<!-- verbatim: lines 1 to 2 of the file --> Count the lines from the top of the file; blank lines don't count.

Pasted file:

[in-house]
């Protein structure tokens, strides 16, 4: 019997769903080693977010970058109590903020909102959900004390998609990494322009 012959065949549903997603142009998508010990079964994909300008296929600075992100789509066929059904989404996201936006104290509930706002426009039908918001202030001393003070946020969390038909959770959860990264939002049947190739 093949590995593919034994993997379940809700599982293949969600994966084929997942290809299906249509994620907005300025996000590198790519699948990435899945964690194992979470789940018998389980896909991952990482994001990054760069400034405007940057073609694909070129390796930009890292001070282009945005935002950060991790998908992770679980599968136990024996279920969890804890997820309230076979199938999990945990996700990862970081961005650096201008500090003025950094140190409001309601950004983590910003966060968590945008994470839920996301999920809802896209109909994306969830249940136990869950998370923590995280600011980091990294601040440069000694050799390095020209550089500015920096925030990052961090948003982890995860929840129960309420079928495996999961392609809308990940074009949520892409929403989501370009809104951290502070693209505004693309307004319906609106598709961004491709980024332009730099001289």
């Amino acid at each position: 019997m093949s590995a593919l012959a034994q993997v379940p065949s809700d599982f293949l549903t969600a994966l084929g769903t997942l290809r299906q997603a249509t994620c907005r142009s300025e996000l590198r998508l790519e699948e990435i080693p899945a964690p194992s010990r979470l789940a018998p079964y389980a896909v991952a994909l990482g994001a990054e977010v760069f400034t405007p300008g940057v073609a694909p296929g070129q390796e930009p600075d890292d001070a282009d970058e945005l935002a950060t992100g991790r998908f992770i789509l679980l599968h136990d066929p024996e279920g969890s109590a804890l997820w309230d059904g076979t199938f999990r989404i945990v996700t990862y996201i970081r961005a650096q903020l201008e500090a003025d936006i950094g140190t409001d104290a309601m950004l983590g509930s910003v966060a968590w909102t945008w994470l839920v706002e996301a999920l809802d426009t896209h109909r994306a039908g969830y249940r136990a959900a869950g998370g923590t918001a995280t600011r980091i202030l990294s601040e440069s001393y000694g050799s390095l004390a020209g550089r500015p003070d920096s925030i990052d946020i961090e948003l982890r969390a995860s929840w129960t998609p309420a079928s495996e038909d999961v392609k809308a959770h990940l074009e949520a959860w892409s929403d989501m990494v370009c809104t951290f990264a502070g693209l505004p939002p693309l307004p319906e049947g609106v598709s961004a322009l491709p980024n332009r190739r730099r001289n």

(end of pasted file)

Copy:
[in-house]
């Protein structure tokens, strides 16, 4: 019997769903080693977010970058109590903020909102959900004390998609990494322009 012959065949549903997603142009998508010990079964994909300008296929600075992100789509066929059904989404996201936006104290509930706002426009039908918001202030001393003070946020969390038909959770959860990264939002049947190739 093949590995593919034994993997379940809700599982293949969600994966084929997942290809299906249509994620907005300025996000590198790519699948990435899945964690194992979470789940018998389980896909991952990482994001990054760069400034405007940057073609694909070129390796930009890292001070282009945005935002950060991790998908992770679980599968136990024996279920969890804890997820309230076979199938999990945990996700990862970081961005650096201008500090003025950094140190409001309601950004983590910003966060968590945008994470839920996301999920809802896209109909994306969830249940136990869950998370923590995280600011980091990294601040440069000694050799390095020209550089500015920096925030990052961090948003982890995860929840129960309420079928495996999961392609809308990940074009949520892409929403989501370009809104951290502070693209505004693309307004319906609106598709961004491709980024332009730099001289």